You know when you wonder as a kid if you are related to someone famous, or if you have any dead relatives that were famous?
When I was growing up, my mom mentioned this guy Vic Perrin to me a couple times. She said he was some kind of voice actor or something like that. He was featured on a "Twilight Zone"-esque show called "Outer Limits" that I had never heard of. I didn't really give Vic Perrin that much thought.
Until the other night. I was watching an old television show with Keith and it somehow sparked my memory of Vic. I mentioned "Outer Limits" and he said that he had actually heard of that show. I didn't think anyone outside of my family knew what that was. I was curious. So I decided to look up Vic Perrin and see what I came up with.
In this day and age, a person's general "fame," "status," or "success" can be judged by whether or not they have a Wikipedia page. I was surprised to discover that Vic had a page! (Which can be viewed here.)
The page outlines a few facts about the actor, including his birthplace in my hometown of Menomonee Falls, WI in 1916, and his death in Los Angeles in 1989 (he was 73 when he died of cancer). It also chronicles a few examples of his acting pursuits, including his appearances on a show called "Dragnet," which I had never heard of. My mom thought he might have played some kind of serial killer or crazy guy on that show, and that he seemed to always play a shady character. A picture and description on a blog I found seems to support that theory:
"Hi, Vic Perrin. I'm so glad you're just an embezzler and not a child molester in this one. You've been all kinds of guys. You used to tie ladies up and murder them. You are a serious Dragnet Villain.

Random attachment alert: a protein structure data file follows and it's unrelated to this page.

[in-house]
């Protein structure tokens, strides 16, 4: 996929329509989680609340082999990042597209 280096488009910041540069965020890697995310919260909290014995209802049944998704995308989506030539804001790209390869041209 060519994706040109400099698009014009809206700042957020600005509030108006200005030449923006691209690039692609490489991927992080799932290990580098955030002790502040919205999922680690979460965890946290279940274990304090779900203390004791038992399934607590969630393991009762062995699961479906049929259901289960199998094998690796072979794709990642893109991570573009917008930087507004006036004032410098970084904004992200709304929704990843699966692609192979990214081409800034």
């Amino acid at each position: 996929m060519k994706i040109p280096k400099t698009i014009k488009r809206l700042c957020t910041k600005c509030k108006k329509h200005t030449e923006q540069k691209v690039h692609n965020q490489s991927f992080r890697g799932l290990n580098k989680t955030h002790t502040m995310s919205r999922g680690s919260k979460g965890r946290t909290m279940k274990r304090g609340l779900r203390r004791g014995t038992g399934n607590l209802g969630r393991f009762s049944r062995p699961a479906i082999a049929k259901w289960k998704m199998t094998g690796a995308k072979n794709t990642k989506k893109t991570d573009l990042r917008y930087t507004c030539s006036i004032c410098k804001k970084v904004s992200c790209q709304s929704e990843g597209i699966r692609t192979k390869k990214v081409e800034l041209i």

I wonder what else Vic Perrin has played, in other series? Was he ever, like, a lovable dentist?" [source: Everyone Nods: The Dragnet Style Files]
In addition to "Dragnet" he also did voice-overs and made a few appearances on the TV show "Star Trek."
Vic in "Star Trek"in 1967
The clip below is from an appearance that he also made on an episode of the "Twilight Zone" entitled, "People Are Alike All Over," which aired in 1960 in the 25th season of the show. His character was called "Second Martian," and I believe that he appears right after the main actor discovers that he is being kept captive and the camera zooms into the crowd of martians to rest on a woman's face. He is to the left of the woman (somewhere around 1:01).
From my research I learned that Vic was a well-rounded actor and voice-over artist, and his reportoire even included a voice-over on the popular children's television show "Scooby Doo."
While all of these credits to Vic were certainly interesting to me, I wasn't satisfied in my search until I came upon the YouTube clip of Vic's voice on "Outer Limits" that I had been hearing about all of these years. Maybe you've heard it, too. "There is nothing wrong with your television set…Do not attempt to adjust the picture…We are controlling transmission…"
Vic Perrin was my grandmother's cousin, which would make him my mom's second cousin, and my third. So, it's not like this "famous family member" of mine is a close relation. I also never met him, of course, as he died the year before I was born. But it's still pretty cool that my mom can remember meeting him a few times, and has memories of his mother giving her candy cigarrettes as a child, which my grandmother hated.
As my mom pointed out, we really have a lot of different kinds of artists in our family, specifically my mom's side. Vic seems to be the only one who "made it," but I guess that's all relative anyways (no pun intended). I wish I could have met him, or talked to my grandmother a bit more about him when she was still alive. For now I can utilize the bragging rights I have that I can listen to my dead third-cousin's voice on YouTube whenever I want (or read about him on iMDB, Wikipedia, or other people's blogs). Or, I could go to Disney World, where you can still hear his voice today at The Spaceship Earth and Exxon Energy Pavilion [source: The Los Angeles Times]!
"I'm able to be much more selective
about the acting parts I do now.
When your bread and butter depends on just being an actor,
you have to accept parts that
you like to think are beneath you." -Vic Perrin